Some of the best photos we’ve done of hotels have been at night simply because the artificial lighting of the rooms can really help to show up and highlight the features of a building. But night photography can really fox some people, they find it really difficult to get a good shot but really, it’s easy.
We’ve found that people make the same mistakes every time, so here are our five tips for doing it right.
The key to good night photography is long exposures, i.e. the shutter will remain open for a long time while as much light as possible reaches the sensor. The thing with long exposures though is that the slightest wobble will show as a blur on your picture so the best thing to do is not be holding it. Trust me, even the steadiest hand will have a slight movement so don’t even try to hold a camera yourself for a night shot – use a tripod.
Tripods are cheap enough and they’re essential for most photography tasks so treat yourself!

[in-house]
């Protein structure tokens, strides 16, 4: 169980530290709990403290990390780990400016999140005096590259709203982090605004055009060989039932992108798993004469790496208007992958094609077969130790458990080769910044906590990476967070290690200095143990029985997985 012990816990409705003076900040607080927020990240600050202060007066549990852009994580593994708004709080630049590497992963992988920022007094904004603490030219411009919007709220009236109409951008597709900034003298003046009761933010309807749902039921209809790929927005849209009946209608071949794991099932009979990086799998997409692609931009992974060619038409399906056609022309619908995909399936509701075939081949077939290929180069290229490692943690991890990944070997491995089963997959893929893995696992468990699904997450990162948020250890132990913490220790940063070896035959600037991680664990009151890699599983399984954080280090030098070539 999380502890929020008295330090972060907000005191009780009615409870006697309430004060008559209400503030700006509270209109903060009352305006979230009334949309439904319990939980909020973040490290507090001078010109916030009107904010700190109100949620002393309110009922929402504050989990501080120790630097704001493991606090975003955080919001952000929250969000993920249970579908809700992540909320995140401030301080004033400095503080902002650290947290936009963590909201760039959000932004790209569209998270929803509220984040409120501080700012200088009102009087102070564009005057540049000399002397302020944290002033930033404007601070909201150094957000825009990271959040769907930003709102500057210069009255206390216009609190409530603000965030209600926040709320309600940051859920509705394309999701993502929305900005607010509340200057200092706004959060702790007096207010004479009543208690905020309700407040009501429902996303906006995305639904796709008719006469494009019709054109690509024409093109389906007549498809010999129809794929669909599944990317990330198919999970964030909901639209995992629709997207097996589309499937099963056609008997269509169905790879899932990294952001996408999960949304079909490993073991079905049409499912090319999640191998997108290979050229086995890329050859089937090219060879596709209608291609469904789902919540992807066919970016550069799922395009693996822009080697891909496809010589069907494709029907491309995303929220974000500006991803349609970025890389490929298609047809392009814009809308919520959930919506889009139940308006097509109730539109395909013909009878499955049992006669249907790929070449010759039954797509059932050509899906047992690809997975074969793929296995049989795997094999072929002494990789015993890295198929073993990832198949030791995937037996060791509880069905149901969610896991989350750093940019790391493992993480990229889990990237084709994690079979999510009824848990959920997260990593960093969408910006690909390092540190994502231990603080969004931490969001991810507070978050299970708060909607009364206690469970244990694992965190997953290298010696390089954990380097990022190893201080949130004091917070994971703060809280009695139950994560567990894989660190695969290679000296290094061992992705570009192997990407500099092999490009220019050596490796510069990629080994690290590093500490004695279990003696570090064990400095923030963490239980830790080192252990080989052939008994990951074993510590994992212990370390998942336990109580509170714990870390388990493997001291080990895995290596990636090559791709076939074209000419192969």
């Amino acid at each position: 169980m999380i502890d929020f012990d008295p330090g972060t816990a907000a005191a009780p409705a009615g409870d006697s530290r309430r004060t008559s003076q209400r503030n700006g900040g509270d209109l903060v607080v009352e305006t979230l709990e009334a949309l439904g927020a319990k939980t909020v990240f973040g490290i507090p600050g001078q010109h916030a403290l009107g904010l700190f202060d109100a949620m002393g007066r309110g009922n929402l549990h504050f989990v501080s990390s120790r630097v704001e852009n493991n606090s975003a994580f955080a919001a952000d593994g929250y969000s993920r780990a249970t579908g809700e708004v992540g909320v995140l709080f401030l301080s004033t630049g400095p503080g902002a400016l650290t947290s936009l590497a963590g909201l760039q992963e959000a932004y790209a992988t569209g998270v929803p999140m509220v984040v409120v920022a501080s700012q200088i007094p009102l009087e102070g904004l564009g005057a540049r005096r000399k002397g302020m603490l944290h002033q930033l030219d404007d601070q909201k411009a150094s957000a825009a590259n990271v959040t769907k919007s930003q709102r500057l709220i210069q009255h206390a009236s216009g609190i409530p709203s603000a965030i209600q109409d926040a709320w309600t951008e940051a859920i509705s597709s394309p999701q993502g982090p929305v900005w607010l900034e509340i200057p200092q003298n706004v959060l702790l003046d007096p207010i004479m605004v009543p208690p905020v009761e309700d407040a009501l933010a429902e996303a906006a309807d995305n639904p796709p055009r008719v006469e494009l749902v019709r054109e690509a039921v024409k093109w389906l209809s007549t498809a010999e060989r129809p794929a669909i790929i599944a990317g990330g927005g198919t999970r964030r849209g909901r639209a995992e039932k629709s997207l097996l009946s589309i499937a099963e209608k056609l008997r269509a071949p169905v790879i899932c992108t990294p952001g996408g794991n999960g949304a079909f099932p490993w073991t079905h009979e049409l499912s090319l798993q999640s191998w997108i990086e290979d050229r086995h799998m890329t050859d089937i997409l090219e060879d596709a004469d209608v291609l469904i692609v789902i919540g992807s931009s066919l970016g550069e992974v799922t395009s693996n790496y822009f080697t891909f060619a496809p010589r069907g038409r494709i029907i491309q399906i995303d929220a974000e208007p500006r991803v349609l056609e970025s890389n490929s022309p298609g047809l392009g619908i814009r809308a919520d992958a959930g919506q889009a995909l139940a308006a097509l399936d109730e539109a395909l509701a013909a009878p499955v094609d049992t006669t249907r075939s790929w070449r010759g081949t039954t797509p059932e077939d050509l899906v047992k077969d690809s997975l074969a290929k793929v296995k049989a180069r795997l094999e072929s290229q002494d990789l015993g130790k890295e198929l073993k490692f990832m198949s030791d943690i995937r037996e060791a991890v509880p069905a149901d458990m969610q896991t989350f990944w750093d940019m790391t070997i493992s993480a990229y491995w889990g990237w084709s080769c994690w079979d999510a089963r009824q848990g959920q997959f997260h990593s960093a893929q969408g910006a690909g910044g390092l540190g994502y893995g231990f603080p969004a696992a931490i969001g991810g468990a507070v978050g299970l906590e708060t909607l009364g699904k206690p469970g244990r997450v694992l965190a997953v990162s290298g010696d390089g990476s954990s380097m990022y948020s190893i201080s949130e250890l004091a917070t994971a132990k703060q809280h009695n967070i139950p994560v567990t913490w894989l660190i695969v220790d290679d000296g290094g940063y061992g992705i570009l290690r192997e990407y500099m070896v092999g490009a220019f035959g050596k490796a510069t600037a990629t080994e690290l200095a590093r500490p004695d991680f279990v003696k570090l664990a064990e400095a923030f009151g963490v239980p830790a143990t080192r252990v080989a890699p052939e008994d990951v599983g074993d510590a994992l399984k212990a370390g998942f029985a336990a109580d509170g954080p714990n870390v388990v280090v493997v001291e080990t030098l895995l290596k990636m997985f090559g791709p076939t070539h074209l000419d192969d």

Have you ever been to a concert where it’s been dark and loads of people are taking photos using their flash right from the back of the arena? Wondered what sort of photos they’re getting? Probably a bit fat splodge of black.
Cameras that are set to automatic will try to use a flash if the light levels are low, but that flash has to reach the target and then bounce back. In a huge arena it’ll never make it, now imagine what it’s like outside. If you try to take a photo of a huge building with a flash, you’ll just get a mess of a photo so turn the flash off.
Again, if you’re still in auto then your camera will compensate by keeping the shutter open longer and you’ll get a much better picture.
This is another bit of gadgetry that you’ll think is expensive, but you’ll discover is cheap. A remote will allow you to fire the shutter without having to press the button on top of the camera. Why bother? Well even if you have a tripod, when you press the shutter you’re introducing a wobble. That wobble will ruin your photo. Use a remote, step away from the camera and snap away!
If your camera’s on auto then it’ll sort this out for you without you having to do a thing. However, if you venture into “manual” mode then you’ll want to set the exposure time yourself and as I mentioned above, you need to allow as much time as possible for the light to reach the sensor. The great thing about DSLRs is that you can simply delete unwanted photos. Take lots and see which ones look best.
Holding that shutter open for a long time will drain the batteries so always have a spare set if you’re planning on taking a lot of night photos.